Little Wild One
First Appeared in The Music Box, November 2011, Volume 18, #8
Written by John Metzger
Fri November 11, 2011, 05:30 AM CST
After spending several years unable to extricate herself from an artistic dispute with her label, Joan Osborne now seems to be trying her hand at everything under the sun in the hopes of finding something that sticks. Recently, she has oscillated from the country textures of Pretty Little Stranger to the soul-infused sounds of Breakfast in Bed, but the mixed results that she has achieved havenít come anywhere close to resurrecting her increasingly stagnant career.
With the exception of Rev. Gary Davisí Light of This World, Osborneís latest outing Little Wild One, which is now three years old, is filled with original material. Undeniably all of it was designed to roll the different avenues that she has explored into a neat and tidy package. Although it too has its flaws, the album also is the most focused and fully realized endeavor that she has made since Relish hit store shelves in 1995.
To craft Little Wild One, Osborne reunited with The Hootersí Eric Bazilian and Rob Hyman as well as their longtime associate Rick Chertoff, the team of songwriters that had helped to shape Relish. Not surprisingly, then, there are plenty of similarities between the two endeavors, from the alt-rock infectiousness of Hallelujah in the City to the way in which Osborne and her collaborators intertwined spiritual and earthy themes to form the underlying foundation of the endeavor. Ultimately, though, Little Wild One serves as a love letter to New York City, her home for the past two decades. The concept is especially fitting, considering that Osborne hasnít sounded this relaxed, confident, and comfortable in quite some time.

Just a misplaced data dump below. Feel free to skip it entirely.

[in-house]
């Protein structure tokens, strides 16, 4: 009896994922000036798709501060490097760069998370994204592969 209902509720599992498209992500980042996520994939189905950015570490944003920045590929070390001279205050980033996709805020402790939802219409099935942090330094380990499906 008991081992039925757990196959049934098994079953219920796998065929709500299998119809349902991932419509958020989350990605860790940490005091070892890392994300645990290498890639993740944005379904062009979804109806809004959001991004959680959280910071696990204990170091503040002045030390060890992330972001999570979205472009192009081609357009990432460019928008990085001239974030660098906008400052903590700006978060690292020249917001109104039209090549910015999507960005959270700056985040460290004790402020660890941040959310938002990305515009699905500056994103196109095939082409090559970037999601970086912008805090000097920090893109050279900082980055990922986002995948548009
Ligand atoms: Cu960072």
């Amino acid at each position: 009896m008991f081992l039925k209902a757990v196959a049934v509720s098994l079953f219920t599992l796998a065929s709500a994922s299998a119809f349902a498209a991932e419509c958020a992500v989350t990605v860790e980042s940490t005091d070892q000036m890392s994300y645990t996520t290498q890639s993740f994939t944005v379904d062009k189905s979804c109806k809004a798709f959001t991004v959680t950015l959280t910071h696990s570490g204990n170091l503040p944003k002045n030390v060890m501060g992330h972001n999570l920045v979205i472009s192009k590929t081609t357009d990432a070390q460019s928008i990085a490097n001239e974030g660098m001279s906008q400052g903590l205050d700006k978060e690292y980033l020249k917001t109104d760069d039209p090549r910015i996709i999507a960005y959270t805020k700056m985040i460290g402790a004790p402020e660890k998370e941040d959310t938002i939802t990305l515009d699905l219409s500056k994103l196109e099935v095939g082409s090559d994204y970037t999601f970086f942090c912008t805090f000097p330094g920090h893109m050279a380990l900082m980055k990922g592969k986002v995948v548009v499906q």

Unfortunately, the biggest issue with Little Wild One is that none of its songs is quite as striking as One of Us, the tune that significantly boosted Relishís commercial appeal. Hallelujah in the City comes closest to capturing the same charming ambience, though its melody also is appropriated so blatantly from Leonard Cohen that the cut struggles to stand on its own merit. As Little Wild One continues, it settles into an ebb-and-flow that is as consistently pleasant as it is unremarkable. Byrds-ian guitars drive the Sheryl Crow-inspired Sweeter than the Rest; a Bo Diddley backbeat underscores Rodeo; and on the piano-led ballad Cathedral, Osborne strives for Joni Mitchell but barely moves beyond Karen Carpenter.
The good news, however, is that over the course of Little Wild One, Osborne slowly but surely rediscovers herself. She no longer sounds as if she is fighting her own intuition, and as a result, thereís an effortlessness to the endeavor that fully comes to fruition during its final two tracks ó a luminescent rendition of Light of This World and the beautifully, rustic gospel-folk of Bury Me on the Battery. There is no doubt that Little Wild One is the album that Osborne should have made in response to Relishís success. Although it came a decade too late, it also couldnít have been constructed without the scenic sojourns that Osborne has taken in her career. In any event, at least she is back on track.
Of Further Interest...
Little Wild One is available from
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1 Star: Pitiful
2 Stars: Listenable
3 Stars: Respectable
4 Stars: Excellent
5 Stars: Can't Live Without It!!
Copyright © 2011 The Music Box